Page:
If you're going to "make" a quarter-pound hamburger, here are the ingredients you will need: A cow, of course. But also, 6.7 pounds of feed, 52.8 gallons of water for the cow to drink and to grow the feed, 74.5 square feet of land for the animal to graze and to grow the feed. And then the big one: 1,036 BTUs of fossil fuel energy in order to transport the feed, the animals, and ultimately deliver the hamburger to wherever you're eating it. Oh, and that doesn't account for the portion of the 80 million metric tons of methane that livestock produces on an annual basis.
There's no way around it: If you eat meat, you're causing climate change. If you're driving a Prius, or making sure to take public transit, or conserving water and using flourescent lightbulbs, that's great. But if you're serious about the state of our planet, your meat consumption has to change.
The latest reminder comes courtesy of a new study from the U.N. that looks at the relationship between "food choices" and nitrogen emissions. As you'd expect the relationship is huge, with 80% of the reactive nitrogen -- that is, nitrogen released by humans into the atmosphere, causing smog, acid rain, ozone depletion, and increased greenhouse gases -- released by the European Union is done so through agricultural production. And of that amount, a vast majority -- between 79% and 88% -- is due specifically to livestock production.
In other words, if you want to keep emission levels down, there is no quicker and better way than by cutting meat consumption from everyone's diet. (And keep in mind, that's in the E.U., where the average person eats 66.2 kilograms, or 145 pounds, of meat per year. In the U.S., we bump that consumption up to 92.4 kilograms, or over 200 pounds, of meat per year.)
Of course, it isn't entirely realistic to tell everyone to stop eating meat altogether. So instead, they took a more modest approach:
[A] 50% reduction in livestock product consumption and production would reduce current European agricultural reactive nitrogen emission by around 40%.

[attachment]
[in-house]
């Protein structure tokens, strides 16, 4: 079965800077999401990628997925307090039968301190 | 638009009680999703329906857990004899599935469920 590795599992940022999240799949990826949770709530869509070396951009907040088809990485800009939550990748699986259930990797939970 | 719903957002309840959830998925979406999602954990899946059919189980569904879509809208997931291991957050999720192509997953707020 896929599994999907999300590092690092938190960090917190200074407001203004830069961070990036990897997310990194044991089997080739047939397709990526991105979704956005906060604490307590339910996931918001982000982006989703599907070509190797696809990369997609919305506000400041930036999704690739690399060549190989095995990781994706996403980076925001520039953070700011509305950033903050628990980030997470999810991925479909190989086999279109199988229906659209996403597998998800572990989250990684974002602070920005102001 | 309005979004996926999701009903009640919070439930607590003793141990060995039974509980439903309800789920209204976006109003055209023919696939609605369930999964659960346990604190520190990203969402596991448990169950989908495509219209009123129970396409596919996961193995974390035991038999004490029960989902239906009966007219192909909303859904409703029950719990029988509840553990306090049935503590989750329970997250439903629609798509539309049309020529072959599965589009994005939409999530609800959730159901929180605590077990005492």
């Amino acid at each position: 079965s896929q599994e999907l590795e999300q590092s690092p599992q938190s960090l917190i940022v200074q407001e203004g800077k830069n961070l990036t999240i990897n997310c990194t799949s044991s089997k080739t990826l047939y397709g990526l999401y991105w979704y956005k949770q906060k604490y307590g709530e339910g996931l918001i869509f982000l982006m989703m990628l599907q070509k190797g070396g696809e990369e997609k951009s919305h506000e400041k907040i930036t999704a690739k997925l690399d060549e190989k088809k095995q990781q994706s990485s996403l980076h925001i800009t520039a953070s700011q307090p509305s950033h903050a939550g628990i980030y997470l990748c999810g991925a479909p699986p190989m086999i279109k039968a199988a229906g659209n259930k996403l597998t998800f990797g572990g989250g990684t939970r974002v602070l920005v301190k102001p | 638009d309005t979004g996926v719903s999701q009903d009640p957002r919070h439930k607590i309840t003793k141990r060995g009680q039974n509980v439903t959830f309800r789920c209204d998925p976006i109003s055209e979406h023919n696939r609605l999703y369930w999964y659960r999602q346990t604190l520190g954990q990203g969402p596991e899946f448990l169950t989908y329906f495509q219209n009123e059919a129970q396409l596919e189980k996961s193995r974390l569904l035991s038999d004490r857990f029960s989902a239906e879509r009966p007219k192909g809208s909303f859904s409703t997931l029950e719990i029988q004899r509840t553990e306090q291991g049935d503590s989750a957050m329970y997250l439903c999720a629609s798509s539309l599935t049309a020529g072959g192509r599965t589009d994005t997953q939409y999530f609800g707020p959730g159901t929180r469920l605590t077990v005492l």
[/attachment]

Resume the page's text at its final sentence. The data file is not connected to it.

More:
Cut meat consumption by half, and it will help the environment a whole heck of a ton. Which is why, as the Climate News Network points out, maybe it's time to reintroduce the concept of demitarianism.
Essentially, demitarianism is the midway point between vegetarianism and acting as a "normal," red-blooded, meat-eater. It's not cutting meat completely out of your diet, but instead being more mindful about the amount you ingest. Rather than automatically ordering a meat entrée with every meal, take a few meals off. Sure, Meatless Mondays are worthwhile, but even better are adding Meatless Thursdays and Fridays into the mix as well.
However, the way to go about convincing people to not eat so much meat isn't necessarily by offering up visions of an apocalyptic future. As Professor Mark Sutton, a co-author of the U.N. report, told the afore-linked Climate News Network, people may be more convinced if their own personal health was at stake:
My sense is that the health drivers are more important than the environmental ones on this issue.
And if that's the prodding you're looking for, well, there's plenty of that too, including a recent study concluding that people who eat high-protein meat diets are more likely to develop cancer in middle age. Which is all to say: Anyway you slice it, it's time we all stop slicing so much meat.
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